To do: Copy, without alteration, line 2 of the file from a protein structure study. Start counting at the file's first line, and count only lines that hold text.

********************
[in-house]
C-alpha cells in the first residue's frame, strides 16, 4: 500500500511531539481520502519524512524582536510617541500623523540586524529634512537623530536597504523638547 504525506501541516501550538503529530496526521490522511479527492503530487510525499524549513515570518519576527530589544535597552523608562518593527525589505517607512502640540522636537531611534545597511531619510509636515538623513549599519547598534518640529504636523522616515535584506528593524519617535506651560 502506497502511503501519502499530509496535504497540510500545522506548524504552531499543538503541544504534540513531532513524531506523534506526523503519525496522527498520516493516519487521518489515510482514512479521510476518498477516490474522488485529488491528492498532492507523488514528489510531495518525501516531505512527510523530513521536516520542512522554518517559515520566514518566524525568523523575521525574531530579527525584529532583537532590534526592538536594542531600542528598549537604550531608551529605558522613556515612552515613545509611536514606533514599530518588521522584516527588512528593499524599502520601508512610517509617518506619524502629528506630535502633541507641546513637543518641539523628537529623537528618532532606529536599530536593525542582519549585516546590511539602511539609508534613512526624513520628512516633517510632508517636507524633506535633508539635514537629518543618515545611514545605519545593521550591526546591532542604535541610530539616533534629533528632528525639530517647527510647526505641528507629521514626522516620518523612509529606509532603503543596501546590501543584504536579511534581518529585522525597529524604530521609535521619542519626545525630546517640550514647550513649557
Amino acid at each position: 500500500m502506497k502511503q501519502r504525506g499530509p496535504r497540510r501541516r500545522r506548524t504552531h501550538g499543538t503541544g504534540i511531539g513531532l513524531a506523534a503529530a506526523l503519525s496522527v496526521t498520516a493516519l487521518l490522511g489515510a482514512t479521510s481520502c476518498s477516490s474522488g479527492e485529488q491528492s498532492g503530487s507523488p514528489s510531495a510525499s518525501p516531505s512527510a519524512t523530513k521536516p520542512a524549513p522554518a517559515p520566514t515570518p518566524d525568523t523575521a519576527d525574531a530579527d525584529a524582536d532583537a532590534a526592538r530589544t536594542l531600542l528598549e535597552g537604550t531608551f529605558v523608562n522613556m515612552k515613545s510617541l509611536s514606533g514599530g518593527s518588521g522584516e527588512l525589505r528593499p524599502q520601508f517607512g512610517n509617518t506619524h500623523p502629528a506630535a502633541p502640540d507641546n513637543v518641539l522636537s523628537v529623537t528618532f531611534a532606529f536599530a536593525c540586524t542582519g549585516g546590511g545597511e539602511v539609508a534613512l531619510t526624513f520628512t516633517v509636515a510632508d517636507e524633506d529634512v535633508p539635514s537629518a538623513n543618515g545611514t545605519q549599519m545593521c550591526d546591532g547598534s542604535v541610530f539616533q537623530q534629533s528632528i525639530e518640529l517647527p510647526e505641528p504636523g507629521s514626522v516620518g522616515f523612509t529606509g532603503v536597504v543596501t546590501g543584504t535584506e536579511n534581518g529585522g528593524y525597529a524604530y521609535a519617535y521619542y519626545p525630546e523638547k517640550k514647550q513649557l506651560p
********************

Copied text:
C-alpha cells in the first residue's frame, strides 16, 4: 500500500511531539481520502519524512524582536510617541500623523540586524529634512537623530536597504523638547 504525506501541516501550538503529530496526521490522511479527492503530487510525499524549513515570518519576527530589544535597552523608562518593527525589505517607512502640540522636537531611534545597511531619510509636515538623513549599519547598534518640529504636523522616515535584506528593524519617535506651560 502506497502511503501519502499530509496535504497540510500545522506548524504552531499543538503541544504534540513531532513524531506523534506526523503519525496522527498520516493516519487521518489515510482514512479521510476518498477516490474522488485529488491528492498532492507523488514528489510531495518525501516531505512527510523530513521536516520542512522554518517559515520566514518566524525568523523575521525574531530579527525584529532583537532590534526592538536594542531600542528598549537604550531608551529605558522613556515612552515613545509611536514606533514599530518588521522584516527588512528593499524599502520601508512610517509617518506619524502629528506630535502633541507641546513637543518641539523628537529623537528618532532606529536599530536593525542582519549585516546590511539602511539609508534613512526624513520628512516633517510632508517636507524633506535633508539635514537629518543618515545611514545605519545593521550591526546591532542604535541610530539616533534629533528632528525639530517647527510647526505641528507629521514626522516620518523612509529606509532603503543596501546590501543584504536579511534581518529585522525597529524604530521609535521619542519626545525630546517640550514647550513649557